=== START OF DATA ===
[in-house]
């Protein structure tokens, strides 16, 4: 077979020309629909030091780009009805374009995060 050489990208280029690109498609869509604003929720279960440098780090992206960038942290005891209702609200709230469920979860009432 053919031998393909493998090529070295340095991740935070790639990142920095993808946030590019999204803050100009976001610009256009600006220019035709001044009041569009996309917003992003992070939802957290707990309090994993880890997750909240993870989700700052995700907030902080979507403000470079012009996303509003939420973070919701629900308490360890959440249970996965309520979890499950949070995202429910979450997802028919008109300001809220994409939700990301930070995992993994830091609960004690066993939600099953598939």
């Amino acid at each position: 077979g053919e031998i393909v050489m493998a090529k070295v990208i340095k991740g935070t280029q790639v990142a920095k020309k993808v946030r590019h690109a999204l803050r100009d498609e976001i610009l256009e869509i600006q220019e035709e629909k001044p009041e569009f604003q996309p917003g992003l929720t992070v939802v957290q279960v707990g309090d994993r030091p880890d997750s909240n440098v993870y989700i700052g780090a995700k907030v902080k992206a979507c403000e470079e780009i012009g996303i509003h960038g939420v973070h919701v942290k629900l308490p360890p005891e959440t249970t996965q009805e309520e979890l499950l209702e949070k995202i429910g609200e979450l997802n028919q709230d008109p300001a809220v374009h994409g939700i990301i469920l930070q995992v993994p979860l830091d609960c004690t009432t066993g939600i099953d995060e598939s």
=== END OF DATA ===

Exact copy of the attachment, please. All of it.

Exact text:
[in-house]
């Protein structure tokens, strides 16, 4: 077979020309629909030091780009009805374009995060 050489990208280029690109498609869509604003929720279960440098780090992206960038942290005891209702609200709230469920979860009432 053919031998393909493998090529070295340095991740935070790639990142920095993808946030590019999204803050100009976001610009256009600006220019035709001044009041569009996309917003992003992070939802957290707990309090994993880890997750909240993870989700700052995700907030902080979507403000470079012009996303509003939420973070919701629900308490360890959440249970996965309520979890499950949070995202429910979450997802028919008109300001809220994409939700990301930070995992993994830091609960004690066993939600099953598939």
């Amino acid at each position: 077979g053919e031998i393909v050489m493998a090529k070295v990208i340095k991740g935070t280029q790639v990142a920095k020309k993808v946030r590019h690109a999204l803050r100009d498609e976001i610009l256009e869509i600006q220019e035709e629909k001044p009041e569009f604003q996309p917003g992003l929720t992070v939802v957290q279960v707990g309090d994993r030091p880890d997750s909240n440098v993870y989700i700052g780090a995700k907030v902080k992206a979507c403000e470079e780009i012009g996303i509003h960038g939420v973070h919701v942290k629900l308490p360890p005891e959440t249970t996965q009805e309520e979890l499950l209702e949070k995202i429910g609200e979450l997802n028919q709230d008109p300001a809220v374009h994409g939700i990301i469920l930070q995992v993994p979860l830091d609960c004690t009432t066993g939600i099953d995060e598939s």